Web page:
Wilson: I would love to work with Lana Del Rey. Her music is very emotional, and there are so many layers to it that replicating her material in a live setting would be a real challenge, and so much fun! I guess the big dream would be to play guitar with Mark Knopfler, he has such a particular way of playing, real genius!

Marty: Actually, I’m going to copy Wilson there and change my answer to Lana Del Rey. She’s the love of my life

  1. What’s the best gig you’ve ever been to?

Marty: The Hives at Glastonbury in 2013. They played at about one in the afternoon and everyone was going mental

Ben: A hardcore gig in Amsterdam. I don’t remember the name of the band, they weren’t big. But the whole room was shaking and sweat was dripping from the ceiling. It’s how high energy gigs should be

Wilson. Nickleback at the O2. Nah I’m joking, there are too many incredible gigs I’ve been to. A handful of them would have to be Iron Maiden, Mark Knopfler, John Butler Trio, and Skindred!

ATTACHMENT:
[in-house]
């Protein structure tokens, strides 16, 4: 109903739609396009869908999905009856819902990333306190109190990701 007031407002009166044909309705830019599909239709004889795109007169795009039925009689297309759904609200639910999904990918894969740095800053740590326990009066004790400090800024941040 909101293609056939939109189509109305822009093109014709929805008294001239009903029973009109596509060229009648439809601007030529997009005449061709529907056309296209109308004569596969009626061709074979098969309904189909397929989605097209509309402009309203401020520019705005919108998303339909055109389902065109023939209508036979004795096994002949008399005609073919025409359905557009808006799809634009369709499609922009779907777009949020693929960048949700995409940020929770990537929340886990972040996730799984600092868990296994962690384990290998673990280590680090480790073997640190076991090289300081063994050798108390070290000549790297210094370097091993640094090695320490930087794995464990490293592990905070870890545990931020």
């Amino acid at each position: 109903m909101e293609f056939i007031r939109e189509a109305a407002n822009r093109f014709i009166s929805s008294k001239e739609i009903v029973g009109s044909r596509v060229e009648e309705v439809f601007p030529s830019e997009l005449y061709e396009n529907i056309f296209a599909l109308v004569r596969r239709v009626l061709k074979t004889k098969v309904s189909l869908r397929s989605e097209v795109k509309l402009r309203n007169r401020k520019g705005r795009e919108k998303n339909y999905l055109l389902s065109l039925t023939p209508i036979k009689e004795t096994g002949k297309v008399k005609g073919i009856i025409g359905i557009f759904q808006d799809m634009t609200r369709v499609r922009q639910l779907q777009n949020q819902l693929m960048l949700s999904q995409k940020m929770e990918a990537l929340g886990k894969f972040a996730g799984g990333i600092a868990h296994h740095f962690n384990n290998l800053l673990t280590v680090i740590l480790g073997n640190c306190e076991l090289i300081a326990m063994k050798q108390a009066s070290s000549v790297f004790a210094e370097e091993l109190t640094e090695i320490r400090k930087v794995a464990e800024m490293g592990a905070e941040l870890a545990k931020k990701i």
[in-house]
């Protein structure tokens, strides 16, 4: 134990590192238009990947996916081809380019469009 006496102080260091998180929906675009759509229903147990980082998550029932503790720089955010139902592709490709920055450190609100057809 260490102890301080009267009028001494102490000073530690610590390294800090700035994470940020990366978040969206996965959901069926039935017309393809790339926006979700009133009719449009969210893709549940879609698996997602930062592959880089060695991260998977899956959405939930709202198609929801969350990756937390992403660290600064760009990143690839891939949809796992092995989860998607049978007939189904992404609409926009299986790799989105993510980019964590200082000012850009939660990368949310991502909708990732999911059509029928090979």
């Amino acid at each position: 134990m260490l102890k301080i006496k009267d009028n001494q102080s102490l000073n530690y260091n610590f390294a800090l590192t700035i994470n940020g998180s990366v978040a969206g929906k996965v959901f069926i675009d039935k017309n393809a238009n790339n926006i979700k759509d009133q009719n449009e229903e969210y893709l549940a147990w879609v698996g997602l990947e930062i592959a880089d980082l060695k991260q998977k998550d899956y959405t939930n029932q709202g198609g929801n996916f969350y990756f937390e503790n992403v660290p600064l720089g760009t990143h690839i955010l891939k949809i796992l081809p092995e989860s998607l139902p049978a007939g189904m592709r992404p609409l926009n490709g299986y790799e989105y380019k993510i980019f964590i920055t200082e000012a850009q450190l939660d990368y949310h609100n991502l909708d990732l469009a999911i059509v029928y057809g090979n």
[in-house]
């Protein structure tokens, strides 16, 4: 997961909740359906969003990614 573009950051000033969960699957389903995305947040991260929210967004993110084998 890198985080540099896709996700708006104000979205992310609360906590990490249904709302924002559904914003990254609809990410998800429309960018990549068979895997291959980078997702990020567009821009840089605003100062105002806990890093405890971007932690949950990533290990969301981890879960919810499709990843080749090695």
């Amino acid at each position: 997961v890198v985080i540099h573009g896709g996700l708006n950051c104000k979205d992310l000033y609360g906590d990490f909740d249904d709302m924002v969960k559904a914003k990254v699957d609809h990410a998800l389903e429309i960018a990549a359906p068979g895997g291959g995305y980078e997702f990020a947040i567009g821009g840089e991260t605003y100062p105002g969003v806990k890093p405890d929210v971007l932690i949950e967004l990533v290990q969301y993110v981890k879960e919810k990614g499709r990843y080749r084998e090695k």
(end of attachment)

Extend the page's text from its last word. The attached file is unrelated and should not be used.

1. What inspires your lyrics?

Marty: All sorts. Liquorice all sorts. Certainly not other lyricists. Films, poems, things people say in conversation. I quite like fiddling with idioms. I dunno. I’m sort of constantly sniffing out words that sound good together. Or on their own

  1. What’s your opinion on current day politics, and is it something you’d consider writing about?

Marty: Well I’m pretty ashamed to be British. Everything’s so ridiculous at the moment it would be funny if the implications and possible repercussions weren’t so sinister. But I don’t think I’d write a song about it, at least not directly. And if I did, about 50% of the population would disagree with it from the off

Ben: Everyone’s a cunt basically. Topple one cunt and there’s another one to take his/ her place. I’m too angry about politics to write about it.

For more on MISS, you can visit the following pages:

SoundCloud

Facebook

Instagram

Youtube

Official website

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©Photo one taken by Dani Bower

‘At our first gig my mate broke his finger!’ My interview with The Black Roses